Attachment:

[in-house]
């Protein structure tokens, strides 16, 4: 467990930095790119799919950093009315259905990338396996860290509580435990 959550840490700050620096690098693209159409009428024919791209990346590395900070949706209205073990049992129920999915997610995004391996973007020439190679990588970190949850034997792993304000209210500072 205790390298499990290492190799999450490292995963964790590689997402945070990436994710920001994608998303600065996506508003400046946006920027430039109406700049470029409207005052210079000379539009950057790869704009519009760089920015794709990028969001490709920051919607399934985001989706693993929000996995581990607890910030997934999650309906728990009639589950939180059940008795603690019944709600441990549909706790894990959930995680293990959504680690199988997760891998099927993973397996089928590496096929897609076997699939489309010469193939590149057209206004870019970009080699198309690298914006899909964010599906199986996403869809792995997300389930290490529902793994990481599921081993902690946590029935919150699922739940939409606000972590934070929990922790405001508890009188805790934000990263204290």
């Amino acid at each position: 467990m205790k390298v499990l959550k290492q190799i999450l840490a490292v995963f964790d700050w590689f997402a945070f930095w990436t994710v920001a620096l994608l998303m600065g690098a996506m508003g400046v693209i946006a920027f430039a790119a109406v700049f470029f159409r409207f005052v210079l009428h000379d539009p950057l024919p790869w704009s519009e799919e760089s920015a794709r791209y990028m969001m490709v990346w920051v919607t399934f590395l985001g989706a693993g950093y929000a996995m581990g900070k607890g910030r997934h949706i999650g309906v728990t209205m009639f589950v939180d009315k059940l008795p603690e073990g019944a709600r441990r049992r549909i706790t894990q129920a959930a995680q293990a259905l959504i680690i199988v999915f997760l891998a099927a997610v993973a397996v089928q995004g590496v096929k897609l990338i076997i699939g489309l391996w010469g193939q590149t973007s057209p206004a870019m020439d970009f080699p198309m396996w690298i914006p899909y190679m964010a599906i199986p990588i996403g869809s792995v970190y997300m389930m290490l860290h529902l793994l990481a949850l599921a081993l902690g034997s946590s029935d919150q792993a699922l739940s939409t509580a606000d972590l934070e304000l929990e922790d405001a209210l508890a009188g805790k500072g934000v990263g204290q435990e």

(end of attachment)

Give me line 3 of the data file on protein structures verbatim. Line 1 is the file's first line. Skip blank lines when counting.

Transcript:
């Amino acid at each position: 467990m205790k390298v499990l959550k290492q190799i999450l840490a490292v995963f964790d700050w590689f997402a945070f930095w990436t994710v920001a620096l994608l998303m600065g690098a996506m508003g400046v693209i946006a920027f430039a790119a109406v700049f470029f159409r409207f005052v210079l009428h000379d539009p950057l024919p790869w704009s519009e799919e760089s920015a794709r791209y990028m969001m490709v990346w920051v919607t399934f590395l985001g989706a693993g950093y929000a996995m581990g900070k607890g910030r997934h949706i999650g309906v728990t209205m009639f589950v939180d009315k059940l008795p603690e073990g019944a709600r441990r049992r549909i706790t894990q129920a959930a995680q293990a259905l959504i680690i199988v999915f997760l891998a099927a997610v993973a397996v089928q995004g590496v096929k897609l990338i076997i699939g489309l391996w010469g193939q590149t973007s057209p206004a870019m020439d970009f080699p198309m396996w690298i914006p899909y190679m964010a599906i199986p990588i996403g869809s792995v970190y997300m389930m290490l860290h529902l793994l990481a949850l599921a081993l902690g034997s946590s029935d919150q792993a699922l739940s939409t509580a606000d972590l934070e304000l929990e922790d405001a209210l508890a009188g805790k500072g934000v990263g204290q435990e």